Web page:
Pigs are exposed to various types of stress during their life. There is dietary, social and environmental stress but also metabolic stress through high performance. Some stages are considered to be especially critical and can result in a status called oxidative stress.
What is oxidative stress and why is it important?
Normally, there is a balance between oxidizing components called reactive oxygen species (ROS), and antioxidants of the endogenous radical defense system. However, even small changes in energy metabolism or immune response can upset the delicate balance. This condition, characterized by an excess of free radicals and/or insufficient protection by antioxidants, is defined as oxidative stress (Dröge, 2002). Oxidative stress is directly linked with inflammation due to the fact that oxidants are activators of the nuclear transcription factor NF-ĸB, the key regulator of inflammation (Pantano et al., 2006). NF-ĸB regulates proteins such as cytokines which stimulate the production of oxidants by activated neutrophils, again promoting oxidative stress. This finally results in a vicious cycle. Symptoms of oxidative stress are decreased immunity, muscle degeneration, loss of appetite, diarrhea, liver damage and finally cell death. Oxidative stress and related inflammation is suggested to be involved in a number of disorders in pigs, like mulberry heart disease, leaky gut syndrome, pneumonia and also the MMA complex in sows. A quite newly discussed approach is the role of oxidative stress, inflammation and related apoptosis in the development of secondary tail biting. Continuous oxidative stress will result in oxidative DNA damage. In order to assure homeostasis in the complete organism, damaged cells need to be eliminated, this is done by programmed cell death (Kannan & Jaine, 2000). If there are too many dead cells, typically occurring at the ear tips and tails of the piglets, the smell becomes different thus attracting other piglets.
Factors triggering oxidative stress
In the weaning phase piglets often show growth depression and are more susceptible to diseases, a phenomenon known as post-weaning stress syndrome (Campbell et al., 2013). During this period, social and environmental stress occur as piglets are separated from their mother and shifted to other barns whereas dietary stress is a result of replacing easily digestible sow milk with mainly plant based solid feed. Dietary stress is typically caused by poor-quality feed. Due to the immature gut system piglets need highly digestible feed. Undigested protein reaches the hindgut and is available for pathogenic bacteria, which can cause inflammation and oxidative stress (Amarakoon, 2017). Oxidized fat sources, mycotoxins, and various anti-nutritional factors (ANF) in soy, the main plant based protein source used in piglet diets, can additionally induce oxidative stress, either directly or indirectly via triggering an inflammation in the gut. While trypsin inhibitors and oligosaccharides are usually considered when choosing soy protein sources, the antigen beta-conglycinin, is not mentioned, even though it has been shown to induce oxidative stress and inflammatory processes as part of the immune response to the antigen (Chen et al., 2011; Xu et al., 2010).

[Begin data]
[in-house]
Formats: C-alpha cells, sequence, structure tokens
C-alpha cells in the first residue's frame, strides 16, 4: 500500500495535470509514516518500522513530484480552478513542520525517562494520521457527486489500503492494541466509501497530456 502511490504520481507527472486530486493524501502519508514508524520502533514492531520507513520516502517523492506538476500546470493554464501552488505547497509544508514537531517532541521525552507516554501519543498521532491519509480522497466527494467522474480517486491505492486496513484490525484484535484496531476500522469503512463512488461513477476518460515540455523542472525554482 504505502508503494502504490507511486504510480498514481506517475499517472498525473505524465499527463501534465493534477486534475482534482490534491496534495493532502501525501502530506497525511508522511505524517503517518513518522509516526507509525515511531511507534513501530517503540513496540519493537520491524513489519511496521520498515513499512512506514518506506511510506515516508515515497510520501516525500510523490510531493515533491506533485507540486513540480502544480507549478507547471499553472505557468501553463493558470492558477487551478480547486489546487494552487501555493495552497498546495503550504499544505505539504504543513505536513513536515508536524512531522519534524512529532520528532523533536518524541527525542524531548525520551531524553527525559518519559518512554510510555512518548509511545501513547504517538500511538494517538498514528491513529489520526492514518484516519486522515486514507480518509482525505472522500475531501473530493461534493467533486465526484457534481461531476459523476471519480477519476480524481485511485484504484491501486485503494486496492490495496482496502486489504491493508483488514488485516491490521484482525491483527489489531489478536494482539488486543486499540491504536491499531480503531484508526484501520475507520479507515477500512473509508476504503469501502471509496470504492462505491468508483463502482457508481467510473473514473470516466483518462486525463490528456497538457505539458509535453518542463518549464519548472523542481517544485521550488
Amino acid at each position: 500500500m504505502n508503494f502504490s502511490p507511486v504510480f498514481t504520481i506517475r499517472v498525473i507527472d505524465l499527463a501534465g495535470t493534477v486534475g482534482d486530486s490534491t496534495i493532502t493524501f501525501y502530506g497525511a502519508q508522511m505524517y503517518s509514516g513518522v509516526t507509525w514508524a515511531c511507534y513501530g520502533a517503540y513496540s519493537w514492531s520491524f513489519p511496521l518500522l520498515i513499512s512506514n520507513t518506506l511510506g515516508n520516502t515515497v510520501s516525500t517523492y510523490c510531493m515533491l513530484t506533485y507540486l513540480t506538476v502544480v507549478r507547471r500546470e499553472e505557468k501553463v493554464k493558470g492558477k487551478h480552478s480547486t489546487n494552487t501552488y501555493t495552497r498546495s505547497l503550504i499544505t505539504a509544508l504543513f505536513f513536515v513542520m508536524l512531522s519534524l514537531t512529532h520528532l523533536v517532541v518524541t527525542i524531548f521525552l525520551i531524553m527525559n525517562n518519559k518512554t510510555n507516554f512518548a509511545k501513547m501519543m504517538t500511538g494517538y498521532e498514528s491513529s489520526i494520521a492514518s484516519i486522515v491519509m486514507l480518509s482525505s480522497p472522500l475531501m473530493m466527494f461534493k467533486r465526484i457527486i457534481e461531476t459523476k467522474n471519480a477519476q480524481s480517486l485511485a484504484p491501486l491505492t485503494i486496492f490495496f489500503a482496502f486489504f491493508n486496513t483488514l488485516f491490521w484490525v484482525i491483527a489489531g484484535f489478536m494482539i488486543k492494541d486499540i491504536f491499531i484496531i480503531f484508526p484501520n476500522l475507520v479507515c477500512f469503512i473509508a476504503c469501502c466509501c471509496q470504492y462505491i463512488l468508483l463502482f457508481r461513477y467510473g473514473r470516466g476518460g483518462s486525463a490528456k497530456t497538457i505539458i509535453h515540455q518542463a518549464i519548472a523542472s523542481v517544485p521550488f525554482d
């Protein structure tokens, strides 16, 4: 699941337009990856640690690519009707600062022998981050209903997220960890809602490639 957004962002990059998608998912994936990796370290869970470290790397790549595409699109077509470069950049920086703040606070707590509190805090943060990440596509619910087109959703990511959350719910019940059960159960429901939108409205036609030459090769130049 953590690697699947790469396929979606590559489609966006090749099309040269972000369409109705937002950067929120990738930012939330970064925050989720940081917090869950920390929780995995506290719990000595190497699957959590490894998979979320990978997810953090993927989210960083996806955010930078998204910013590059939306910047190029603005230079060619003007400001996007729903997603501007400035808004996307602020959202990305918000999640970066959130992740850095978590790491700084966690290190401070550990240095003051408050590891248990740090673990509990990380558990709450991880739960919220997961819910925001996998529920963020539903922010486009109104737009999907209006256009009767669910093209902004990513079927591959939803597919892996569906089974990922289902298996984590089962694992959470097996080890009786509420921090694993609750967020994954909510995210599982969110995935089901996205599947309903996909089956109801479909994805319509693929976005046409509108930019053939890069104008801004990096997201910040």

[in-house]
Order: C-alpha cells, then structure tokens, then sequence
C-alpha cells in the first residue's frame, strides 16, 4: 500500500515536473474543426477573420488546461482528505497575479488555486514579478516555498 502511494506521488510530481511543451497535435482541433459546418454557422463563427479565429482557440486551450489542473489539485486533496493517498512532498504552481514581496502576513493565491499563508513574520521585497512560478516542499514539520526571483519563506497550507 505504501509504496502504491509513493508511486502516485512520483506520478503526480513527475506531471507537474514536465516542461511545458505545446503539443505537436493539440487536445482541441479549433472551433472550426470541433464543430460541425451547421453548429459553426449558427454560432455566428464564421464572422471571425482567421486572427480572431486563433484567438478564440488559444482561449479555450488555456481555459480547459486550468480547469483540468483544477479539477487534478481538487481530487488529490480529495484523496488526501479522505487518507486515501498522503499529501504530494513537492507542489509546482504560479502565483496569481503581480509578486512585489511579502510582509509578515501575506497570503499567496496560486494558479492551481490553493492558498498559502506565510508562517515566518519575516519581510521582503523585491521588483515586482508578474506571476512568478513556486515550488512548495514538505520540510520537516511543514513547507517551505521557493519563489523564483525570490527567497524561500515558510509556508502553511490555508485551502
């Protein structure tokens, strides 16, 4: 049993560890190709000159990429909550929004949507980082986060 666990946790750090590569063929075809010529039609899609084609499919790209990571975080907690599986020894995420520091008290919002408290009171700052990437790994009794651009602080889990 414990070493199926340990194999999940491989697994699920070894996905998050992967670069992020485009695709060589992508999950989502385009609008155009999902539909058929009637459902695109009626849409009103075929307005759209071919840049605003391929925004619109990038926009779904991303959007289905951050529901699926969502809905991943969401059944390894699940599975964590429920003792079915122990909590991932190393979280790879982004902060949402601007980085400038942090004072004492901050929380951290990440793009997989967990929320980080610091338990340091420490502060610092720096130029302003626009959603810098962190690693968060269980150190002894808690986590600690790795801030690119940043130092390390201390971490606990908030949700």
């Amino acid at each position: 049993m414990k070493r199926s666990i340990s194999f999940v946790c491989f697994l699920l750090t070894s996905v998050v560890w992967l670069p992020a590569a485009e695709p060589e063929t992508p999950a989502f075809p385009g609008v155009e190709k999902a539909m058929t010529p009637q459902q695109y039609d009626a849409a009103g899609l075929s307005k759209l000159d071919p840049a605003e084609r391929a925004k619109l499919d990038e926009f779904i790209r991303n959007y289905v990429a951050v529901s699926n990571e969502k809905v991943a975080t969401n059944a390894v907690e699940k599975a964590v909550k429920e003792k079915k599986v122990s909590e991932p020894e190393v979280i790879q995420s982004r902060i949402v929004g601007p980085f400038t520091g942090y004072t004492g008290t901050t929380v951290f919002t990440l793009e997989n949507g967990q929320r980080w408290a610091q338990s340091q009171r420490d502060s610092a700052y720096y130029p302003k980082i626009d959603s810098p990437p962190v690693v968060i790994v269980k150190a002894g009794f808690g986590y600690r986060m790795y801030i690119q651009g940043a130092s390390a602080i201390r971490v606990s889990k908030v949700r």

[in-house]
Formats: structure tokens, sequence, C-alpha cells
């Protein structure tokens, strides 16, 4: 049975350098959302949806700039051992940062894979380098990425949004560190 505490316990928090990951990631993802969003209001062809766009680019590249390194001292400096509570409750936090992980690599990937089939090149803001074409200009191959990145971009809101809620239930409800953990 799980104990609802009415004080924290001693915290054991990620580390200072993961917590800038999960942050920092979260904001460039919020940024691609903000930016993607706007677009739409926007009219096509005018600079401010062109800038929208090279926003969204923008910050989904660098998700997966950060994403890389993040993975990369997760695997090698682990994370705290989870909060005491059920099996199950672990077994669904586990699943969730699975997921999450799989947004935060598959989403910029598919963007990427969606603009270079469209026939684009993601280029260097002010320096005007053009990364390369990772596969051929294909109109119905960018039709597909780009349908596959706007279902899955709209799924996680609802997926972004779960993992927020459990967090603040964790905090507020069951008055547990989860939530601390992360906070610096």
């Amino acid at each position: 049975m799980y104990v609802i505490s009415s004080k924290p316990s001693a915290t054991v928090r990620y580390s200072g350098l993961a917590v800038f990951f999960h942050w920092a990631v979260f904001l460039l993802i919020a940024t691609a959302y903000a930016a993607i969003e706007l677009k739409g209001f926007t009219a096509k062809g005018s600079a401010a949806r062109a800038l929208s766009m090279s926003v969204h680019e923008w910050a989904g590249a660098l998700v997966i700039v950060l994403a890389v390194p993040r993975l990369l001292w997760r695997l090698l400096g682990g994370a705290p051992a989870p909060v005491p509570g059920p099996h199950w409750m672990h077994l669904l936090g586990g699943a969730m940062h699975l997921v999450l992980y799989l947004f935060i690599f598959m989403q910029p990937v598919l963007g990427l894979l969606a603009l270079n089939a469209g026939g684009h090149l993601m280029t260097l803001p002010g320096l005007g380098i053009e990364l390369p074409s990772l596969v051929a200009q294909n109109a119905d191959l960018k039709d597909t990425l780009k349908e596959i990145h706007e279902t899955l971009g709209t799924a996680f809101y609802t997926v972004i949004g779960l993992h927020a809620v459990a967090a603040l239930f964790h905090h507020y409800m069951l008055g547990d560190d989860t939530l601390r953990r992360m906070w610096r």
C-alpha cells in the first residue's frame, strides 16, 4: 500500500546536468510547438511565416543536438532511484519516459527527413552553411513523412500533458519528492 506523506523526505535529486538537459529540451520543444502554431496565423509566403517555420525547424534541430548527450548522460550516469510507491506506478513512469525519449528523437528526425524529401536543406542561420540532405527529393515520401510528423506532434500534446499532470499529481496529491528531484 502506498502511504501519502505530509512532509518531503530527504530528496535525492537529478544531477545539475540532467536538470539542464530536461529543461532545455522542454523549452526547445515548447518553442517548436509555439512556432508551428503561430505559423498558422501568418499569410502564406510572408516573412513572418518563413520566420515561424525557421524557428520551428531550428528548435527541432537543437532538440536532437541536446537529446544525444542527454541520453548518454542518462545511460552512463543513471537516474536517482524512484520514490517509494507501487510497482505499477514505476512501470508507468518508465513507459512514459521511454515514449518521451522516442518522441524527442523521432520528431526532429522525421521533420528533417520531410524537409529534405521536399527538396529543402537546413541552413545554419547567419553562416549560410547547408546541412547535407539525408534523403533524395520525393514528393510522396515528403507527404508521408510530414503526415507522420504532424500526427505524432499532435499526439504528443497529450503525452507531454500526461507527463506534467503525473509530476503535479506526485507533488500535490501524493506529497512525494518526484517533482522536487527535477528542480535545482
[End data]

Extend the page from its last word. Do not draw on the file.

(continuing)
Another occurrence when pigs are experiencing oxidative stress is as sows during late pregnancy and high lactation. The shift from anabolic to catabolic metabolism is a huge burden for the animal. Similar to what has been observed in dairy cows, there is a dramatic increase in energy utilization needed to support the onset of milk synthesis, especially since piglet numbers are increasing and more milk is needed. Several metabolic reactions are involved in milk synthesis and reactive ROS are formed in the mitochondria during this process as by-products of the electron transport chain reaction (Sordillo & Aitken, 2009). It has been shown that oxidative stress and oxidative DNA damage increase dramatically during late gestation and lactation in sows (Berchieri- Ronchi et al., 2011).
Measures to reduce oxidative stress in pigs
When it comes to measures to be taken to reduce oxidative stress, the focus should be to reduce dietary stress. High quality feed, low in antinutritional factors (ANFs), mycotoxins and oxidized fatty acids is an absolute must. Recent trial findings have shown that piglets given a starter feed with a highly digestible soy protein with low ANFs, in particular low beta-conglycinin, show reduced oxidative stress and an improved inflammatory status compared to pigs fed other soy sources (Ma et al., 2018, Bayer et al, 2019). This was indicated by higher plasma gluthathion peroxidase (GPX), superoxide dismutase (SOD) concentrations and higher plasma vitamin E levels, all components of the endogenous radical defense system.
The inclusion of certain feed additives can be a solution in case the oxidative stress is not related to dietary stress but to high performance and/or environmental or social stressors which cannot be changed. Increased dietary vitamin E levels are often used to overcome oxidative stress. Various polyphenols such as resveratrol, catechins, quercentin or curcumin are also discussed to reduce oxidative stress (Landete, 2013, Menon & Sudheer, 2007). However, while there are studies showing that polyphenols do result in a better oxidative status in production animals (Zhou et al., 2016; Männer et al, 2017), they are also discussed in directly blocking NF- ĸB and thus downregulating inflammatory genes (Gessner et al., 2013).
Nevertheless, whatever way is chosen, the reduction of oxidative stress and related inflammation will not only lead to healthier animals and better animal welfare but also to higher performance. The immune system is less challenged, thus more protein and energy are available to promote piglet growth (Klasing, 2004).